When snow melted, we played golf at Green Gables in New London, the 1939 Stanley Thompson layout that ran alongside the Parks Canada museum dedicated to Lucy Maud Montgomery and her enchanted woods. David birdied the signature hole.
A painted desk clock commemorates our 1993 round, now in the collection of Regina painter Wilf Perreault, a fine player.
We stood over the Cavendish gravesite of Lucy Maud Montgomery (1874-1942), and later browsed souvenir lobsters: bottle openers, salt and pepper shakers.
David was searching for the perfect P.E.I. red, the special tone and hue he would need later for “Lobster Boy” (1993; cat. 38), the crustacean decorating his Island outbuilding.
Authenticity—historical veracity—does not guarantee beauty. So reproduction rather than originality, easier to comprehend and often truer, may express a better sense of art and life, where we are in time.
And, in the lurid array of outrageous lobsters, row upon row, David’s comments as we walked the aisles convinced me of this bogus bifurcation of kitsch and high art, an overly formalist categorization.
I agreed then that art was a psychological expression of social and economic concerns, and the lobster an undeniable symbol of maritime culture.
As well, the recent capture of a rare blue one, Yves Klein blue, in a New York restaurant tank, trapped by a Maine fisherman, added allure, that day in Cavendish.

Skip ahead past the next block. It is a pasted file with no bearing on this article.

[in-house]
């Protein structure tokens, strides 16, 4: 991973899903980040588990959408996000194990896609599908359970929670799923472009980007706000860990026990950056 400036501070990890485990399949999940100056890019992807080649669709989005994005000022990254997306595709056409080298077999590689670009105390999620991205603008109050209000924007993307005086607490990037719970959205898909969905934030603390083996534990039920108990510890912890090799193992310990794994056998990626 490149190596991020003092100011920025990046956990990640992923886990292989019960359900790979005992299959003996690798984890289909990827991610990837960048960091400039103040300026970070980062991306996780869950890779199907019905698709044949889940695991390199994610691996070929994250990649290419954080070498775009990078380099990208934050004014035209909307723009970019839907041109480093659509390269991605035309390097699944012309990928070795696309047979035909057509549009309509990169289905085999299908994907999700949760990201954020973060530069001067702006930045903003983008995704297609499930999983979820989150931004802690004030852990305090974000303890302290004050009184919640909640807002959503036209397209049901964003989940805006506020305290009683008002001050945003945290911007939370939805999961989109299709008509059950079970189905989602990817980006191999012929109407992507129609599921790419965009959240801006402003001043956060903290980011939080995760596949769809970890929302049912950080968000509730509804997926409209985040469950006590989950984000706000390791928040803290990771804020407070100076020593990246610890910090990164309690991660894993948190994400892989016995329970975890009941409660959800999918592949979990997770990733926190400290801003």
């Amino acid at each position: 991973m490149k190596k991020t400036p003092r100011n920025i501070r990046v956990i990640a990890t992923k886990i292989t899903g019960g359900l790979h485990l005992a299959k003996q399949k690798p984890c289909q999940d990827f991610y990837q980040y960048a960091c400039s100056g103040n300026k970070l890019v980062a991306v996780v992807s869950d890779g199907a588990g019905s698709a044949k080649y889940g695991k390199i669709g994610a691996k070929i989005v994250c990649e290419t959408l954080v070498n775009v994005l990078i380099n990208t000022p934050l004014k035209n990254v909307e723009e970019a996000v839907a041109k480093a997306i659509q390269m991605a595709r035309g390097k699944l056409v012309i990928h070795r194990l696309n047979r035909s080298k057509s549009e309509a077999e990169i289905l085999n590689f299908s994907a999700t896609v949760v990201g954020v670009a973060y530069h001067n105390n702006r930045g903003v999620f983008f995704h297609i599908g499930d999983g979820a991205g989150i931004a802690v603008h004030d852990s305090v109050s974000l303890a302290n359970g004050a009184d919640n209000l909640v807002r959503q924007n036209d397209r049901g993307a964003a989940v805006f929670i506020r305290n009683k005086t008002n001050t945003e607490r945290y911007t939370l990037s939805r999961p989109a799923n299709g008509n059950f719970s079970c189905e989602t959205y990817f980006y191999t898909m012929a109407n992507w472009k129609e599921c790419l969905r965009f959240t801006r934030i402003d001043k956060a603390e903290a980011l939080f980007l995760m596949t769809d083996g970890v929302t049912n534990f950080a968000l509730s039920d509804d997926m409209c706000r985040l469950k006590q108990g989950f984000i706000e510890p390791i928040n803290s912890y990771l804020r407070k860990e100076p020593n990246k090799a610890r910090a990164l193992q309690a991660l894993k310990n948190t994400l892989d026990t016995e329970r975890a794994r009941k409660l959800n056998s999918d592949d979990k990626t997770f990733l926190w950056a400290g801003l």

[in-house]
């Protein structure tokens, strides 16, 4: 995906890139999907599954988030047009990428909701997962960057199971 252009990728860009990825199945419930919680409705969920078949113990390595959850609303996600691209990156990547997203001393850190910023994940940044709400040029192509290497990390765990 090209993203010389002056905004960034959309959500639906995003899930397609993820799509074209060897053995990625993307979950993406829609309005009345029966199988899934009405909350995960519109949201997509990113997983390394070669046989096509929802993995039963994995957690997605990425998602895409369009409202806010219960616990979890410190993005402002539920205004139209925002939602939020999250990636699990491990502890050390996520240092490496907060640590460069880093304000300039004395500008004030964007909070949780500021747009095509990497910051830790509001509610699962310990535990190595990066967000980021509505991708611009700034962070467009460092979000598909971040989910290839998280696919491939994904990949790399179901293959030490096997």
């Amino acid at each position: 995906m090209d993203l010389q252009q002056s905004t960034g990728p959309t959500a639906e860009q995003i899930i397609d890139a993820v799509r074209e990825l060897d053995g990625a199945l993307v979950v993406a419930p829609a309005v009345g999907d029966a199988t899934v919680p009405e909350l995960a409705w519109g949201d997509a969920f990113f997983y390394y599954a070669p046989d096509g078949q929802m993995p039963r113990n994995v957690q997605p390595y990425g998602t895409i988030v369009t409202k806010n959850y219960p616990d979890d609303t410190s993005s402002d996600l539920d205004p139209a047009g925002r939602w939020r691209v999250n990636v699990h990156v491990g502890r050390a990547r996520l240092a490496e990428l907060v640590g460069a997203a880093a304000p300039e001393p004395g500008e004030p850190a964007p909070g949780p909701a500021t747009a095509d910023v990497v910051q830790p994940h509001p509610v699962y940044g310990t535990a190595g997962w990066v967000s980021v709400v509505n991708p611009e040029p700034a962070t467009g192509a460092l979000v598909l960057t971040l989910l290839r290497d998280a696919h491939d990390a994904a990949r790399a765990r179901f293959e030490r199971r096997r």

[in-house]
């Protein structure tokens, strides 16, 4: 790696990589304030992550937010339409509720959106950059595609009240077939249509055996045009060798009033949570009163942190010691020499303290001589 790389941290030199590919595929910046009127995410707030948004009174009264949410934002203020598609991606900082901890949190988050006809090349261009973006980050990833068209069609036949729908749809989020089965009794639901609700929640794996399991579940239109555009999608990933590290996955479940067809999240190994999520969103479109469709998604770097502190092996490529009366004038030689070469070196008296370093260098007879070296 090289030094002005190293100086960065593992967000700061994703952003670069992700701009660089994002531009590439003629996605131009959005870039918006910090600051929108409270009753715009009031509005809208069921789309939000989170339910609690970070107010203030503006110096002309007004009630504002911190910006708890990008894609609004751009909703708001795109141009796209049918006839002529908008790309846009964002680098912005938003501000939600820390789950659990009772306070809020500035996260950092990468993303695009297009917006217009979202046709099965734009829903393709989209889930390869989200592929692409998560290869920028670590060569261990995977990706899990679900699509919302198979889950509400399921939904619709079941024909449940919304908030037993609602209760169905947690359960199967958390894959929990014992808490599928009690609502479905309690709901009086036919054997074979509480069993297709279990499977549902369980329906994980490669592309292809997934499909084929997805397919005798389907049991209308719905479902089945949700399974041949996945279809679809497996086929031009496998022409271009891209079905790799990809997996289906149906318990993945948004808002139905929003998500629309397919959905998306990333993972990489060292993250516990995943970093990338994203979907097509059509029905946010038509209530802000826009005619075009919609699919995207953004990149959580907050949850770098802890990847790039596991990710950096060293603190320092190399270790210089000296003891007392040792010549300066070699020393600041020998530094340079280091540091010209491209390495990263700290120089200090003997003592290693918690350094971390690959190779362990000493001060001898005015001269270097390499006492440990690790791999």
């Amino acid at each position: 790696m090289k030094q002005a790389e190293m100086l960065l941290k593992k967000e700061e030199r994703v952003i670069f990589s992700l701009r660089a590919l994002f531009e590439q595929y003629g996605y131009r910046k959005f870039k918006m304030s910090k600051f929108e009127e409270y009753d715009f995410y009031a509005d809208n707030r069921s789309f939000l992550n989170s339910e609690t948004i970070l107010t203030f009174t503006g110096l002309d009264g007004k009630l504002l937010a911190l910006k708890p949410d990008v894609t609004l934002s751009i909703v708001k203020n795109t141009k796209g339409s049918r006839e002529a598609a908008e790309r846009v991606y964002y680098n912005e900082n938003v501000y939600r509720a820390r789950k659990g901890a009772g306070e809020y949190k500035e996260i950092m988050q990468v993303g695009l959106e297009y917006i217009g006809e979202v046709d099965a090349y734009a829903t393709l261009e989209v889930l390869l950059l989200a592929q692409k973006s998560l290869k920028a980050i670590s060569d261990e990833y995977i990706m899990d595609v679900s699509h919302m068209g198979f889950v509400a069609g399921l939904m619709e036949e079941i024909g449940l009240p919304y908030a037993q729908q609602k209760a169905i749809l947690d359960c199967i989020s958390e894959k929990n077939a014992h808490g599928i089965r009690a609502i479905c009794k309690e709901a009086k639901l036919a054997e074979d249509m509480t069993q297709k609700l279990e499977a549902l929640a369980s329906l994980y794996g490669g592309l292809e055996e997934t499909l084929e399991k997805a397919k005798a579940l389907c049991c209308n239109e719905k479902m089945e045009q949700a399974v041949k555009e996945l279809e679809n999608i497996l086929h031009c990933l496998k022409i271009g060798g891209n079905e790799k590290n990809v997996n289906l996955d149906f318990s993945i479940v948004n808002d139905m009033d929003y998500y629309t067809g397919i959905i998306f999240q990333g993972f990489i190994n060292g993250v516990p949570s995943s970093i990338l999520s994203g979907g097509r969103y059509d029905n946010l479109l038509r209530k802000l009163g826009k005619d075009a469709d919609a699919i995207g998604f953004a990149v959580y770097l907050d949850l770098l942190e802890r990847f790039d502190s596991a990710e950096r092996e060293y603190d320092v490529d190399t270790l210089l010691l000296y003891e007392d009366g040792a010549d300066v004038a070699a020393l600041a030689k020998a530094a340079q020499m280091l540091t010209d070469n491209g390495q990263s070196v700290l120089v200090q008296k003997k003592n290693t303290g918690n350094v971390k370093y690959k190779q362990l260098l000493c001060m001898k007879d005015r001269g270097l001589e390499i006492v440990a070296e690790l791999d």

Painter Robert Harris (1849-1919) and his brother, the High Victorian architect William Harris (1854-1913), are buried side by side in matching tombs designed by Robert, well back in the St. Peter’s cemetery on the outskirts of Charlottetown. They were remarkable souls who influenced how we view P.E.I. today. A church designed by W.C. Harris burnt to the ground toward the eastern point of the Island—I cannot remember name, place or date, only the foundations remain—a devastating loss of place for that local community. Religion had influenced the vernacular architecture and ecclesiastical buildings of settlement, and as I had hoped, David delved into this cultural phenomenon.
David was enthralled by William Harris’ presentation watercolours. Harris designed over 100 buildings: houses, churches and cathedrals on the Island and in Nova Scotia.
Harris’ structures inspired David’s Gray Church (fig.) and Good Friday (A Drive Around the Island) (fig.), the latter a composite, as David superimposed buildings from different locations to express layered memory and make better paintings.
(Historically, the Victoria lighthouse was transported inland as a museum, and a nineteenth-century Charlottetown church rafted up river to a new home and congregation.)
Other nineteenth-century artists made similar grass-roots expressions of familial faith, tributes to the Island that David saw or absorbed through osmosis. George Ackermann (1803-1891) late in life documented the topography of Summerside and Charlottetown. “Little” Harry Williams built the angelic St. John’s Anglican Church in Ellerslie, past Tyne Valley, a harmonic masterwork of shingles. And from her Redcliffe porch, Fanny Bayfield (1813-1891) painted a garden above Hillsborough Bay and Charlottetown.
In David’s painting, a corresponding pre-tourism sentiment: the ocean resounding beyond the horizon, sensed but rarely seen, the ocean like the vast prairie he knows so well.
Now, twenty years later, through empathy and creativity, he is no longer a tourist producing souvenirs of a place he has visited, he has found another home. Today, there are over eighty Prince Edward Island pictures by David Thauberger.
A souvenir (from French, for a remembrance or memory), memento, keepsake, or token of remembrance is an object a person acquires for the memories the owner associates with it.